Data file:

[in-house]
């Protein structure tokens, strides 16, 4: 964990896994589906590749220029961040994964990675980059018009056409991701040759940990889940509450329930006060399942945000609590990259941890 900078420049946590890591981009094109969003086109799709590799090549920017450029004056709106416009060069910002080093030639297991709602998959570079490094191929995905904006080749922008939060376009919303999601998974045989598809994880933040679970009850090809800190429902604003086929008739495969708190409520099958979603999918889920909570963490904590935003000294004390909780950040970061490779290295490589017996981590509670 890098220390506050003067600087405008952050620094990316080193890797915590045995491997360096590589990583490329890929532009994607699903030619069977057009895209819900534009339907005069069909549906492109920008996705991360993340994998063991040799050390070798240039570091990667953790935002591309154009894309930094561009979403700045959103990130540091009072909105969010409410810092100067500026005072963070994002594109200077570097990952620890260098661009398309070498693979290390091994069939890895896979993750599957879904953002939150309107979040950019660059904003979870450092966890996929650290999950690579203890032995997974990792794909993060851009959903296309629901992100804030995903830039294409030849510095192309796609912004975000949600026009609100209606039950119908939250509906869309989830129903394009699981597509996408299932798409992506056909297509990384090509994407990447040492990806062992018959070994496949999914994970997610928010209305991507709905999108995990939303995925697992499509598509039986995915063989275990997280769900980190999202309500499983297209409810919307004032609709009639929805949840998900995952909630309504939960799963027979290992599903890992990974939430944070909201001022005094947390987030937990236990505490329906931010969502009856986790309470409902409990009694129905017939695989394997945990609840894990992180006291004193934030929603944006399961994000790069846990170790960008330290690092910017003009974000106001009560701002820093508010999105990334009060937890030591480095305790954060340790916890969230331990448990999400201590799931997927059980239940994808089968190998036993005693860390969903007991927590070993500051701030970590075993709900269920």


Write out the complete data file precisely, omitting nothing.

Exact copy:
[in-house]
């Protein structure tokens, strides 16, 4: 964990896994589906590749220029961040994964990675980059018009056409991701040759940990889940509450329930006060399942945000609590990259941890 900078420049946590890591981009094109969003086109799709590799090549920017450029004056709106416009060069910002080093030639297991709602998959570079490094191929995905904006080749922008939060376009919303999601998974045989598809994880933040679970009850090809800190429902604003086929008739495969708190409520099958979603999918889920909570963490904590935003000294004390909780950040970061490779290295490589017996981590509670 890098220390506050003067600087405008952050620094990316080193890797915590045995491997360096590589990583490329890929532009994607699903030619069977057009895209819900534009339907005069069909549906492109920008996705991360993340994998063991040799050390070798240039570091990667953790935002591309154009894309930094561009979403700045959103990130540091009072909105969010409410810092100067500026005072963070994002594109200077570097990952620890260098661009398309070498693979290390091994069939890895896979993750599957879904953002939150309107979040950019660059904003979870450092966890996929650290999950690579203890032995997974990792794909993060851009959903296309629901992100804030995903830039294409030849510095192309796609912004975000949600026009609100209606039950119908939250509906869309989830129903394009699981597509996408299932798409992506056909297509990384090509994407990447040492990806062992018959070994496949999914994970997610928010209305991507709905999108995990939303995925697992499509598509039986995915063989275990997280769900980190999202309500499983297209409810919307004032609709009639929805949840998900995952909630309504939960799963027979290992599903890992990974939430944070909201001022005094947390987030937990236990505490329906931010969502009856986790309470409902409990009694129905017939695989394997945990609840894990992180006291004193934030929603944006399961994000790069846990170790960008330290690092910017003009974000106001009560701002820093508010999105990334009060937890030591480095305790954060340790916890969230331990448990999400201590799931997927059980239940994808089968190998036993005693860390969903007991927590070993500051701030970590075993709900269920």